Review: In Marionette Production of Havel's "Audience," It's a Question of Who's Pulling the Strings

 Audience

Written by Vaclav Havel

Translated and directed by Vít Hořejš

Presented by the Czechoslovak-American Marionette Theatre

at Bohemian National Hall, Manhattan, NYC

June 23 and 29, 2021

L to R: Theresa Linnihan as The Brewmaster, Vít Hořejš as Vanek. Photo by Jonathan Slaff.
There is an irony to the title of Vaclav Havel's 1975 one-act play Audience—one tends to think of being granted or summoned to an audience with some elite personage rather than a brewery worker—just as there is some irony to staging with marionettes a play in which one character is being puppeteered, as it were, to try to gain a form of control over another. There is also, though it might sound strange for a play about omnipresent surveillance under an oppressive Communist regime, a tremendous amount of fun in this production by the Czechoslovak-American Marionette Theatre (CAMT), presented as part of the 2021 Rehearsal for Truth Theater Festival honoring Vaclav Havel.

The comedic Audience—preceded here by a short video by Suzanna Halsey that uses newsreel-style and archival footage and still images to establish the historical context of the play—is the first of four plays by Havel to feature Havel-analog Ferdinand Vaněk as their protagonist. In it, Vaněk, a dissident writer and intellectual, has been obligated to work in a brewery as a manual laborer, a situation that parallels Havel's own experience. The brewmaster (simultaneously played and puppeteered by veteran CAMT member Theresa Linnihan) attempts to ply Vaněk (played and puppeteered by Prague-born theater artist and CAMT co-founder Vít Hořejš, who escaped from Communist Czechoslovakia in 1978 and, with Bonnie Sue Stein, interviewed Havel in 1989), with beer and seemingly friendly questions. As the play and the brewmaster's drunkenness progress, it becomes clear that the brewmaster has ulterior, externally-directed motives, but it also becomes clear that alongside the contrasts in their sobriety, backgrounds, and principles, they share more similarity as subjects of the Communist regime than we and they might have thought.
L to R: Vít Hořejš as Vanek,Theresa Linnihan as The Brewmaster. Photo by Jonathan Slaff.
In CAMT's imaginative production, the star of a set design populated by beer bottles, casks, and a hand truck is a wooden barrel that transforms into the toy theater that serves as the primary locus of the action. One onstage screen shows the views from a quartet of surveillance cameras, emphasizing the theme of surveillance, while a second screen shows a live video feed shot by Kika Von Klück that focuses on the marionettes or zooms in on small illustrative tableaux, often with moving parts, that are built into the barrel itself. And while the brewmaster and Vaněk start out as marionettes of the same size, a symbolic point about their power differential is made by using a much larger marionette for the brewmaster, one who often comes across as throwing his wooden weight around as he flops into seated positions or hurries off to relieve himself yet again. Linnihan reinforces this dynamic by often having the brewmaster lean towards or into Vaněk's personal space. Linnihan and Hořejš play commendably off of one another, the pushy, wheedling.energy of the brewmaster, whose recurring question "Why aren't you drinking?" Linnihan delivers as suspicious rather than convivial, complementing Vaněk's measured, scrupulously precautious demeanor.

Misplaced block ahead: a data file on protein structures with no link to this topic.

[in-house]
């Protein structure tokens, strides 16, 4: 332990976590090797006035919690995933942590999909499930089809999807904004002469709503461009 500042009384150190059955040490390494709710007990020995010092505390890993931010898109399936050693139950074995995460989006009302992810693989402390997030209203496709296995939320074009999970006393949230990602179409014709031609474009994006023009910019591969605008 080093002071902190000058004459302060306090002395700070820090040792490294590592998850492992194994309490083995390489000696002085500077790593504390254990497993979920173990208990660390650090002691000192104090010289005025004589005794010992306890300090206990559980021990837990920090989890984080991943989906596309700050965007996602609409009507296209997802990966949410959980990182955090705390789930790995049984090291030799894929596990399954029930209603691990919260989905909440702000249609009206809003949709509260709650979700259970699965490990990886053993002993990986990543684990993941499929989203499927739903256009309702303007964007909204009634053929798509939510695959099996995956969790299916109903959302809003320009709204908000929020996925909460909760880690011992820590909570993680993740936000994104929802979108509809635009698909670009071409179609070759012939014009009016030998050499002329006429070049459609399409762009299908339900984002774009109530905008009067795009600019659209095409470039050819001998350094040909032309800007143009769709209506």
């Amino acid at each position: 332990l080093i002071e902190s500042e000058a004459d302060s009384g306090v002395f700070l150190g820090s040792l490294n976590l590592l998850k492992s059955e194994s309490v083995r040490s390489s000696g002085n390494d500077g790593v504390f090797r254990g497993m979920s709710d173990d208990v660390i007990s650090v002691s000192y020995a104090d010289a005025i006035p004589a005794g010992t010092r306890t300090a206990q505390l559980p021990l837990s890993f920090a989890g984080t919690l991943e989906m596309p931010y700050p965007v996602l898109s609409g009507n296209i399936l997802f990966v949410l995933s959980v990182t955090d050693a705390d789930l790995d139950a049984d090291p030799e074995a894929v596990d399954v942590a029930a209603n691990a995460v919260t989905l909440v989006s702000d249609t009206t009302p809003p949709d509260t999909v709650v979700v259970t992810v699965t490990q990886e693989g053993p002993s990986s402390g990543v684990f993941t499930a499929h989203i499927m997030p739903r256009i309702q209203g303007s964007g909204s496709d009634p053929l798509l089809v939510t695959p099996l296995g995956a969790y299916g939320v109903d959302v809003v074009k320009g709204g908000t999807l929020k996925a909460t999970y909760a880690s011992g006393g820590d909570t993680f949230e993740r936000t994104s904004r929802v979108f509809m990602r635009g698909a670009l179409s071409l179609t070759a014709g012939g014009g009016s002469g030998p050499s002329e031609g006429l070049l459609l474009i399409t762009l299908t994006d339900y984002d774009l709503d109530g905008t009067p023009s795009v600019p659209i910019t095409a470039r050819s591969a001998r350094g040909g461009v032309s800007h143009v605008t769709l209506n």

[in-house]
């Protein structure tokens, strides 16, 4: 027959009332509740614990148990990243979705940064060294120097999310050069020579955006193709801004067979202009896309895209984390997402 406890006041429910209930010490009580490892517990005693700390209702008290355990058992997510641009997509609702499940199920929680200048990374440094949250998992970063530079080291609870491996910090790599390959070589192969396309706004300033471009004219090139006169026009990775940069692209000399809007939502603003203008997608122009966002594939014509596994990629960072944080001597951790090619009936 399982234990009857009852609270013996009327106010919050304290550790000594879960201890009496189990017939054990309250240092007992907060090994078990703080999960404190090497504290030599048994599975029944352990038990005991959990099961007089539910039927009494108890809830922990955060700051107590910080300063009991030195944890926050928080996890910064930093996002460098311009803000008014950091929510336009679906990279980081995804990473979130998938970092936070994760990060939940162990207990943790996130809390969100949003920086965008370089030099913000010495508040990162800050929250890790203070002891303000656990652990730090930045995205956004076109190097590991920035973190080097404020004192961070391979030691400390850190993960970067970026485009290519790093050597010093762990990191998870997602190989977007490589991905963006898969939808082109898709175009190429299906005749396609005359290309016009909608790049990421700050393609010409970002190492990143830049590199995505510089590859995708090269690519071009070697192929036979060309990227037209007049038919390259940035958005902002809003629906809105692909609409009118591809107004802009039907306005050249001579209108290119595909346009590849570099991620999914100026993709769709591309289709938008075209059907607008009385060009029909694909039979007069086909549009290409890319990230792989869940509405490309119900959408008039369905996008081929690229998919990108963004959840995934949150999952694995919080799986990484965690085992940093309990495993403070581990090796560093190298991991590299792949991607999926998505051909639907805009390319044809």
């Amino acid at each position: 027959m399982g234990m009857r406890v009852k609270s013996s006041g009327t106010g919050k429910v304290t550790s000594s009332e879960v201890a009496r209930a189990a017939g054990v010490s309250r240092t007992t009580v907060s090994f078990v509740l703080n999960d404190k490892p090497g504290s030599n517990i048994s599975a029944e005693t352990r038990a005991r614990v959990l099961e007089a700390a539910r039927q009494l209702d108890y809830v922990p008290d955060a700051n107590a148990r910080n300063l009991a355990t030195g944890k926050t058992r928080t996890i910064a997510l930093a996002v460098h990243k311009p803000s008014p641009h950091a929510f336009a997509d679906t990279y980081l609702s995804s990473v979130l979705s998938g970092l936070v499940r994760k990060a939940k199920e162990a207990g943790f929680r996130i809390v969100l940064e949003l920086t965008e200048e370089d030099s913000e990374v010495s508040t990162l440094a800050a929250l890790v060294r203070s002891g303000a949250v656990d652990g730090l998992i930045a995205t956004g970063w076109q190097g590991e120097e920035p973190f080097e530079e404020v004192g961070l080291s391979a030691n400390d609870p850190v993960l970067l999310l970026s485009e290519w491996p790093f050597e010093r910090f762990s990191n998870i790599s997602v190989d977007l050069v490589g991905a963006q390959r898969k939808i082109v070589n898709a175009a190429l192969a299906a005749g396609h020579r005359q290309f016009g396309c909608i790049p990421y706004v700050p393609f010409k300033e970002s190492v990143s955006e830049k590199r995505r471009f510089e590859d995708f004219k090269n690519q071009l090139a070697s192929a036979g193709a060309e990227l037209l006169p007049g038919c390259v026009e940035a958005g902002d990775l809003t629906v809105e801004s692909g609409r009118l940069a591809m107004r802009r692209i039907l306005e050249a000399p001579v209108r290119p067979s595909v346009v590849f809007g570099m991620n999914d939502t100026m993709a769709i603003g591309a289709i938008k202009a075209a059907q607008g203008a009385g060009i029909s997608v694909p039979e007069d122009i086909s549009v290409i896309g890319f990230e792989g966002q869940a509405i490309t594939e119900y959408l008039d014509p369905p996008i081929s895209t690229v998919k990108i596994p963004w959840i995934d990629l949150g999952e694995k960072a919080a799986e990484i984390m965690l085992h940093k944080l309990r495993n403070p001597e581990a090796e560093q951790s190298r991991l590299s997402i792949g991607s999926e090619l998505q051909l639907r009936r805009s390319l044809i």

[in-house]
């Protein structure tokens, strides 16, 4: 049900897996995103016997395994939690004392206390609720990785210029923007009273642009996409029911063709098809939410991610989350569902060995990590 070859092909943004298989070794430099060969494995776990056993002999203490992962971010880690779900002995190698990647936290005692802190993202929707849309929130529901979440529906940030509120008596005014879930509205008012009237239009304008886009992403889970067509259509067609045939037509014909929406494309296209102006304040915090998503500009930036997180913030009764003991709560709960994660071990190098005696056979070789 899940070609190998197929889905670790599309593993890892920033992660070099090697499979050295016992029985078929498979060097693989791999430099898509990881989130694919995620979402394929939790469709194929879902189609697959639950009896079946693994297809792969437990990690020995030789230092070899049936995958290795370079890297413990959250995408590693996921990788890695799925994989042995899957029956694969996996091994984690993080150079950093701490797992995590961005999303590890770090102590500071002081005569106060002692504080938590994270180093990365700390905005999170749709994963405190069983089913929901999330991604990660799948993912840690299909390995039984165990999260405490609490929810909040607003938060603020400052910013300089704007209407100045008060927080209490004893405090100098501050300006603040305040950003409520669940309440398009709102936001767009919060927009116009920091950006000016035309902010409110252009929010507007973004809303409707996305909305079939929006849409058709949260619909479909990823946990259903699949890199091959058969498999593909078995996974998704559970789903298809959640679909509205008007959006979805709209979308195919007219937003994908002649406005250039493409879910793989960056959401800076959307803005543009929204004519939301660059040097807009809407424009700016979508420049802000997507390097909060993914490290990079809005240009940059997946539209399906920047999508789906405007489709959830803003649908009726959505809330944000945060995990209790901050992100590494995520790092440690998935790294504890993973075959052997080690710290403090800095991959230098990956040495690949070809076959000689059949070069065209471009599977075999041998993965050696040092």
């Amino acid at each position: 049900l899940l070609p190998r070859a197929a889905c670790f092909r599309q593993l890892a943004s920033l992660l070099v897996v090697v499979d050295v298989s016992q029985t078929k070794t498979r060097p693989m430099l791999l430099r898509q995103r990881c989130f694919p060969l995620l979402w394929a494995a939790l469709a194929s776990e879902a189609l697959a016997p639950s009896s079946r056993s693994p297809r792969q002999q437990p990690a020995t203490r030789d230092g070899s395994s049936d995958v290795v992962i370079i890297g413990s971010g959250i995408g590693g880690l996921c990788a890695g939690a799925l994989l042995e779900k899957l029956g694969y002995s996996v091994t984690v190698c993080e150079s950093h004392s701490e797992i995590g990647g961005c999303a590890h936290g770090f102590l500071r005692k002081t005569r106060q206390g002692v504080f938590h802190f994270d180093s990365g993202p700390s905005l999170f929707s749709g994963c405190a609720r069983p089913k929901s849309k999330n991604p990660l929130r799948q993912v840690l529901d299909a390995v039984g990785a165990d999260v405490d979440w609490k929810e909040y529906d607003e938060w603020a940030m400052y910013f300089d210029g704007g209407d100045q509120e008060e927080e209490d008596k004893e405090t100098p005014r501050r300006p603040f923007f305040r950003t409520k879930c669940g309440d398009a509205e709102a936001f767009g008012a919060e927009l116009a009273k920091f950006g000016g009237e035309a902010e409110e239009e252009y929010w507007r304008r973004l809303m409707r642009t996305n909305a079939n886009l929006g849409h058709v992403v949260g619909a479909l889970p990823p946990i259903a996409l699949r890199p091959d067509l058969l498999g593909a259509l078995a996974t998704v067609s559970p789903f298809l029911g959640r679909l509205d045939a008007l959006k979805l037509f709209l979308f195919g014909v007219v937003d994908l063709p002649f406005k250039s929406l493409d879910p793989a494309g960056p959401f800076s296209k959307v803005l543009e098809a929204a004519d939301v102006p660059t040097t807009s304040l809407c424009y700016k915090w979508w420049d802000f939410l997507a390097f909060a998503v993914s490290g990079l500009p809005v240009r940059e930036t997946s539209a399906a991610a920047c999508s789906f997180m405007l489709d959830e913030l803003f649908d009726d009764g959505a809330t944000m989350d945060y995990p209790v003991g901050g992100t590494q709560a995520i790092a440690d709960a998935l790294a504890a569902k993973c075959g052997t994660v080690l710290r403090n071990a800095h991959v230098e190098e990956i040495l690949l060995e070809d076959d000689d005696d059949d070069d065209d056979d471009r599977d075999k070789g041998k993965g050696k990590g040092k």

Florida's recent (and likely unconstitutional) legislation demanding documentation of student and faculty political beliefs at public colleges and universities comes to mind when one thinks about how Audience continues to resonate powerfully across national and temporal boundaries. CAMT revives this still vital play with humor, empathy, artistry, and invention.

-John R. Ziegler and Leah Richards

Comments

Popular posts from this blog

Review: You'll Like What You Find "Through the Door"

Review: "The Queer Witch Conspiracy" Makes No Bones About Its American Horror Story

Review: Get Your Stinking Paws on Tickets for "Planet of the Grapes Live"